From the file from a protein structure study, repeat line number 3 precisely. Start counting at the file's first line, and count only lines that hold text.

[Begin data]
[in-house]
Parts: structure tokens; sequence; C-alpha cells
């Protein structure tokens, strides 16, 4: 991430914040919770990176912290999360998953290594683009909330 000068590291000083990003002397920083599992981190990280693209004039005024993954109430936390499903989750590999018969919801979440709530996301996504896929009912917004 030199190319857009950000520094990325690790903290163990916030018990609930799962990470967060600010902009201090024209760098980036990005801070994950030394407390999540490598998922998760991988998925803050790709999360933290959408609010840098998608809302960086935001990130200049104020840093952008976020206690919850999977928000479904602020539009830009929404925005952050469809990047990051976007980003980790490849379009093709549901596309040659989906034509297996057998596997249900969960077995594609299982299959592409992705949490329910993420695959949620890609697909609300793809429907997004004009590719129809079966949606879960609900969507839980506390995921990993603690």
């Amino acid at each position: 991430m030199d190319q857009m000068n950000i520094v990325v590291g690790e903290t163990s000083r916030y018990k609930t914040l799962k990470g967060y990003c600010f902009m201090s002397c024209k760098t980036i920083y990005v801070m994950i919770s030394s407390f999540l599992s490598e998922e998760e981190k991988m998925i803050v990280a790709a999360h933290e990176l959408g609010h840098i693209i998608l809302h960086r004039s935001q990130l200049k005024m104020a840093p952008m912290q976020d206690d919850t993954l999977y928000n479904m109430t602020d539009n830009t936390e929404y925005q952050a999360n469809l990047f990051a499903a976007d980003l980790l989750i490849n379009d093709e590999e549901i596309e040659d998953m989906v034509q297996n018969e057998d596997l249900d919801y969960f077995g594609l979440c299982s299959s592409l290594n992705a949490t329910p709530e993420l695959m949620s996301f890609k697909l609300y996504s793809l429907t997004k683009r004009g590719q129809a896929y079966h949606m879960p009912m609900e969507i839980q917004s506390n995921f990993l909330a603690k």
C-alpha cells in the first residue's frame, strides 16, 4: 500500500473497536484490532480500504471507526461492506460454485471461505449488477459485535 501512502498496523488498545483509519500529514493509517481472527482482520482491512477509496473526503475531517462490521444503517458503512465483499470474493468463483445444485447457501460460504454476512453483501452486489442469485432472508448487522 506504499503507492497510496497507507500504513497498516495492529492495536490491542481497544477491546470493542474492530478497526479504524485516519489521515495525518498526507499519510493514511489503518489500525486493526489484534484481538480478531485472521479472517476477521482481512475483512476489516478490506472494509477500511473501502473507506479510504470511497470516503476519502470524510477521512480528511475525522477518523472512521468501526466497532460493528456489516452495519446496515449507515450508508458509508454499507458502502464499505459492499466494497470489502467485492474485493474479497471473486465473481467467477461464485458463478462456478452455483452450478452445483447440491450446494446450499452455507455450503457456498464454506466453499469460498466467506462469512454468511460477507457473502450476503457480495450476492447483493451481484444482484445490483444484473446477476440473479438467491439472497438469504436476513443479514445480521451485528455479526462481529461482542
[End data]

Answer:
């Protein structure tokens, strides 16, 4: 991430914040919770990176912290999360998953290594683009909330 000068590291000083990003002397920083599992981190990280693209004039005024993954109430936390499903989750590999018969919801979440709530996301996504896929009912917004 030199190319857009950000520094990325690790903290163990916030018990609930799962990470967060600010902009201090024209760098980036990005801070994950030394407390999540490598998922998760991988998925803050790709999360933290959408609010840098998608809302960086935001990130200049104020840093952008976020206690919850999977928000479904602020539009830009929404925005952050469809990047990051976007980003980790490849379009093709549901596309040659989906034509297996057998596997249900969960077995594609299982299959592409992705949490329910993420695959949620890609697909609300793809429907997004004009590719129809079966949606879960609900969507839980506390995921990993603690």